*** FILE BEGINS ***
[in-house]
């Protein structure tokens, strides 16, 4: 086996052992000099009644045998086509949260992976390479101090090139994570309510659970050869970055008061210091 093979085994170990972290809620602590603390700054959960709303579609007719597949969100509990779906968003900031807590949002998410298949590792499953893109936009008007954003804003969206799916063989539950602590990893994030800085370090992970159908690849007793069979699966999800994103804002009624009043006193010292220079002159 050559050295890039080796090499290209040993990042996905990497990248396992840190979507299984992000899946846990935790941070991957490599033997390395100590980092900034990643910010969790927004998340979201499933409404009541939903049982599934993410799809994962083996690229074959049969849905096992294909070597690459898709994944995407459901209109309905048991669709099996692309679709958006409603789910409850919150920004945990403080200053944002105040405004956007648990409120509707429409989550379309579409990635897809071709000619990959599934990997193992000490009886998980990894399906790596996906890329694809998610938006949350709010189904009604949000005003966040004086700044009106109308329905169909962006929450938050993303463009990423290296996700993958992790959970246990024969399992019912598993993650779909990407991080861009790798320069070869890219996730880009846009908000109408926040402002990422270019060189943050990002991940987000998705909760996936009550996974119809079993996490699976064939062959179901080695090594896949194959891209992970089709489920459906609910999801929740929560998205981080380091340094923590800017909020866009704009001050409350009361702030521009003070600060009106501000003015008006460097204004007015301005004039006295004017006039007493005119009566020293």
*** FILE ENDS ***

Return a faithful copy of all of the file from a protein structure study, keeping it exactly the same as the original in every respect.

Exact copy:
[in-house]
């Protein structure tokens, strides 16, 4: 086996052992000099009644045998086509949260992976390479101090090139994570309510659970050869970055008061210091 093979085994170990972290809620602590603390700054959960709303579609007719597949969100509990779906968003900031807590949002998410298949590792499953893109936009008007954003804003969206799916063989539950602590990893994030800085370090992970159908690849007793069979699966999800994103804002009624009043006193010292220079002159 050559050295890039080796090499290209040993990042996905990497990248396992840190979507299984992000899946846990935790941070991957490599033997390395100590980092900034990643910010969790927004998340979201499933409404009541939903049982599934993410799809994962083996690229074959049969849905096992294909070597690459898709994944995407459901209109309905048991669709099996692309679709958006409603789910409850919150920004945990403080200053944002105040405004956007648990409120509707429409989550379309579409990635897809071709000619990959599934990997193992000490009886998980990894399906790596996906890329694809998610938006949350709010189904009604949000005003966040004086700044009106109308329905169909962006929450938050993303463009990423290296996700993958992790959970246990024969399992019912598993993650779909990407991080861009790798320069070869890219996730880009846009908000109408926040402002990422270019060189943050990002991940987000998705909760996936009550996974119809079993996490699976064939062959179901080695090594896949194959891209992970089709489920459906609910999801929740929560998205981080380091340094923590800017909020866009704009001050409350009361702030521009003070600060009106501000003015008006460097204004007015301005004039006295004017006039007493005119009566020293």